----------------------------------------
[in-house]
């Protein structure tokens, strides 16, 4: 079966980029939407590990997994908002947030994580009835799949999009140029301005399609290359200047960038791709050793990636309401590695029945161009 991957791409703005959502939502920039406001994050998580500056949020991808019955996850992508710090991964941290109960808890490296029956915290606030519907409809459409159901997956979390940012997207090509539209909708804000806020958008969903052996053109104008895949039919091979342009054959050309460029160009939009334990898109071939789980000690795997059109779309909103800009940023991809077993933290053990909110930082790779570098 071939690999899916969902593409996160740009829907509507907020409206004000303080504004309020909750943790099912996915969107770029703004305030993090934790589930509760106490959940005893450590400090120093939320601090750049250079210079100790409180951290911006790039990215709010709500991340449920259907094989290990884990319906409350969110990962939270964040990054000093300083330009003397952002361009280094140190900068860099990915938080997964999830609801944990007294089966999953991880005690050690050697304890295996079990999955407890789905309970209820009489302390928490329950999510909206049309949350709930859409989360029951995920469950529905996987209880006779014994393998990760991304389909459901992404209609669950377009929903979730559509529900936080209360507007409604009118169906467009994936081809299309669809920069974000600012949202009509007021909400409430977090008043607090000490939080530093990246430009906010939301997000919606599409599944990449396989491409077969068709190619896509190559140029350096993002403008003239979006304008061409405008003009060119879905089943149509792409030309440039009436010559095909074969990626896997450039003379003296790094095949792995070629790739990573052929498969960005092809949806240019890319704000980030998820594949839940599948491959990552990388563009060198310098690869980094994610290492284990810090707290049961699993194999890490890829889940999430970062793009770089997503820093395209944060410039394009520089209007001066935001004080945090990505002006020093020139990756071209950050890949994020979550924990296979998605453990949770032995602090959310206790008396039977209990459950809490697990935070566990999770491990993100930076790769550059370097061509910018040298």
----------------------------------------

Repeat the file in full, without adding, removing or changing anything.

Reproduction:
[in-house]
């Protein structure tokens, strides 16, 4: 079966980029939407590990997994908002947030994580009835799949999009140029301005399609290359200047960038791709050793990636309401590695029945161009 991957791409703005959502939502920039406001994050998580500056949020991808019955996850992508710090991964941290109960808890490296029956915290606030519907409809459409159901997956979390940012997207090509539209909708804000806020958008969903052996053109104008895949039919091979342009054959050309460029160009939009334990898109071939789980000690795997059109779309909103800009940023991809077993933290053990909110930082790779570098 071939690999899916969902593409996160740009829907509507907020409206004000303080504004309020909750943790099912996915969107770029703004305030993090934790589930509760106490959940005893450590400090120093939320601090750049250079210079100790409180951290911006790039990215709010709500991340449920259907094989290990884990319906409350969110990962939270964040990054000093300083330009003397952002361009280094140190900068860099990915938080997964999830609801944990007294089966999953991880005690050690050697304890295996079990999955407890789905309970209820009489302390928490329950999510909206049309949350709930859409989360029951995920469950529905996987209880006779014994393998990760991304389909459901992404209609669950377009929903979730559509529900936080209360507007409604009118169906467009994936081809299309669809920069974000600012949202009509007021909400409430977090008043607090000490939080530093990246430009906010939301997000919606599409599944990449396989491409077969068709190619896509190559140029350096993002403008003239979006304008061409405008003009060119879905089943149509792409030309440039009436010559095909074969990626896997450039003379003296790094095949792995070629790739990573052929498969960005092809949806240019890319704000980030998820594949839940599948491959990552990388563009060198310098690869980094994610290492284990810090707290049961699993194999890490890829889940999430970062793009770089997503820093395209944060410039394009520089209007001066935001004080945090990505002006020093020139990756071209950050890949994020979550924990296979998605453990949770032995602090959310206790008396039977209990459950809490697990935070566990999770491990993100930076790769550059370097061509910018040298």